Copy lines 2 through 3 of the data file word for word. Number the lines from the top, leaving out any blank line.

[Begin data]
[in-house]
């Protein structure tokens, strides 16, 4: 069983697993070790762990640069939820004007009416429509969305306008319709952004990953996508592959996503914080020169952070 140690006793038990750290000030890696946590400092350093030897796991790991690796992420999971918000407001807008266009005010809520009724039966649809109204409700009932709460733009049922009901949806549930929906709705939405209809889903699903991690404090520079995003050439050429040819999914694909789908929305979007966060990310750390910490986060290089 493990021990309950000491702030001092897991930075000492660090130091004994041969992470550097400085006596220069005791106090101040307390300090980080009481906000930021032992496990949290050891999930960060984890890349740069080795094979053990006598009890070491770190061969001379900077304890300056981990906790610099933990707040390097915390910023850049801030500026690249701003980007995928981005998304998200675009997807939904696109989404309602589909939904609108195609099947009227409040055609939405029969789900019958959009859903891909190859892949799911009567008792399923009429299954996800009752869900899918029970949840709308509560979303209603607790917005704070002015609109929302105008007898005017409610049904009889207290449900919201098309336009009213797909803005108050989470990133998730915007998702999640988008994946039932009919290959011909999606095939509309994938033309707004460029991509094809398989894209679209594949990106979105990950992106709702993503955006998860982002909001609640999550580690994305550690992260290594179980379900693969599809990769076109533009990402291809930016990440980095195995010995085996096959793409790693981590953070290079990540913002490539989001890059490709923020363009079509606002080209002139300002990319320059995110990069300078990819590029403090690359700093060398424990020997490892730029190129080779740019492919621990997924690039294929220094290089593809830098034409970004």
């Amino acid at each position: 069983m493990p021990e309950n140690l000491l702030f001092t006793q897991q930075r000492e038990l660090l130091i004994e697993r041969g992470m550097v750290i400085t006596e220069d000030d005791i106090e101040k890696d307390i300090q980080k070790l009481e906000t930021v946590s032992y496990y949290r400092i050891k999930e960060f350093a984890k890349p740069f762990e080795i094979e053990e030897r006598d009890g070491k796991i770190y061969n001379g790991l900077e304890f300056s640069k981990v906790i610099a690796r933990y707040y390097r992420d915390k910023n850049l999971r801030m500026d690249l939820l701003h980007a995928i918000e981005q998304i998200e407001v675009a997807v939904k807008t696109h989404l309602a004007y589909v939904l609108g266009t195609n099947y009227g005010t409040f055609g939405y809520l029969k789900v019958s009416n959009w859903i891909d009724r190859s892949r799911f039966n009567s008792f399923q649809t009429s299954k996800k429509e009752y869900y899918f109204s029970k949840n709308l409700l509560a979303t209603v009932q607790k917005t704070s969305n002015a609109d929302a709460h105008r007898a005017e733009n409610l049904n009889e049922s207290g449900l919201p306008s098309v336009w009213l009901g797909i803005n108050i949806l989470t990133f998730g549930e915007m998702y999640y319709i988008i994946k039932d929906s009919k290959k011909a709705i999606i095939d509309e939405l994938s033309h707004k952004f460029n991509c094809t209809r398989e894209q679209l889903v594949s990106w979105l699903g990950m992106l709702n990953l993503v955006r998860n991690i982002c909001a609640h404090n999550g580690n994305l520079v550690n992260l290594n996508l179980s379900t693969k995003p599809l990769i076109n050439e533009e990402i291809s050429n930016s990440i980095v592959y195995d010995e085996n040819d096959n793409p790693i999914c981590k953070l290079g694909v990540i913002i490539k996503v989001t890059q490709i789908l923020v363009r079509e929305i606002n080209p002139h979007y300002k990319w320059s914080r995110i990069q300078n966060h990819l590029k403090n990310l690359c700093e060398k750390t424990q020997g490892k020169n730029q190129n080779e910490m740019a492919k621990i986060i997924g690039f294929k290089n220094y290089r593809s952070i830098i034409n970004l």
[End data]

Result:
């Protein structure tokens, strides 16, 4: 069983697993070790762990640069939820004007009416429509969305306008319709952004990953996508592959996503914080020169952070 140690006793038990750290000030890696946590400092350093030897796991790991690796992420999971918000407001807008266009005010809520009724039966649809109204409700009932709460733009049922009901949806549930929906709705939405209809889903699903991690404090520079995003050439050429040819999914694909789908929305979007966060990310750390910490986060290089 493990021990309950000491702030001092897991930075000492660090130091004994041969992470550097400085006596220069005791106090101040307390300090980080009481906000930021032992496990949290050891999930960060984890890349740069080795094979053990006598009890070491770190061969001379900077304890300056981990906790610099933990707040390097915390910023850049801030500026690249701003980007995928981005998304998200675009997807939904696109989404309602589909939904609108195609099947009227409040055609939405029969789900019958959009859903891909190859892949799911009567008792399923009429299954996800009752869900899918029970949840709308509560979303209603607790917005704070002015609109929302105008007898005017409610049904009889207290449900919201098309336009009213797909803005108050989470990133998730915007998702999640988008994946039932009919290959011909999606095939509309994938033309707004460029991509094809398989894209679209594949990106979105990950992106709702993503955006998860982002909001609640999550580690994305550690992260290594179980379900693969599809990769076109533009990402291809930016990440980095195995010995085996096959793409790693981590953070290079990540913002490539989001890059490709923020363009079509606002080209002139300002990319320059995110990069300078990819590029403090690359700093060398424990020997490892730029190129080779740019492919621990997924690039294929220094290089593809830098034409970004």
């Amino acid at each position: 069983m493990p021990e309950n140690l000491l702030f001092t006793q897991q930075r000492e038990l660090l130091i004994e697993r041969g992470m550097v750290i400085t006596e220069d000030d005791i106090e101040k890696d307390i300090q980080k070790l009481e906000t930021v946590s032992y496990y949290r400092i050891k999930e960060f350093a984890k890349p740069f762990e080795i094979e053990e030897r006598d009890g070491k796991i770190y061969n001379g790991l900077e304890f300056s640069k981990v906790i610099a690796r933990y707040y390097r992420d915390k910023n850049l999971r801030m500026d690249l939820l701003h980007a995928i918000e981005q998304i998200e407001v675009a997807v939904k807008t696109h989404l309602a004007y589909v939904l609108g266009t195609n099947y009227g005010t409040f055609g939405y809520l029969k789900v019958s009416n959009w859903i891909d009724r190859s892949r799911f039966n009567s008792f399923q649809t009429s299954k996800k429509e009752y869900y899918f109204s029970k949840n709308l409700l509560a979303t209603v009932q607790k917005t704070s969305n002015a609109d929302a709460h105008r007898a005017e733009n409610l049904n009889e049922s207290g449900l919201p306008s098309v336009w009213l009901g797909i803005n108050i949806l989470t990133f998730g549930e915007m998702y999640y319709i988008i994946k039932d929906s009919k290959k011909a709705i999606i095939d509309e939405l994938s033309h707004k952004f460029n991509c094809t209809r398989e894209q679209l889903v594949s990106w979105l699903g990950m992106l709702n990953l993503v955006r998860n991690i982002c909001a609640h404090n999550g580690n994305l520079v550690n992260l290594n996508l179980s379900t693969k995003p599809l990769i076109n050439e533009e990402i291809s050429n930016s990440i980095v592959y195995d010995e085996n040819d096959n793409p790693i999914c981590k953070l290079g694909v990540i913002i490539k996503v989001t890059q490709i789908l923020v363009r079509e929305i606002n080209p002139h979007y300002k990319w320059s914080r995110i990069q300078n966060h990819l590029k403090n990310l690359c700093e060398k750390t424990q020997g490892k020169n730029q190129n080779e910490m740019a492919k621990i986060i997924g690039f294929k290089n220094y290089r593809s952070i830098i034409n970004l």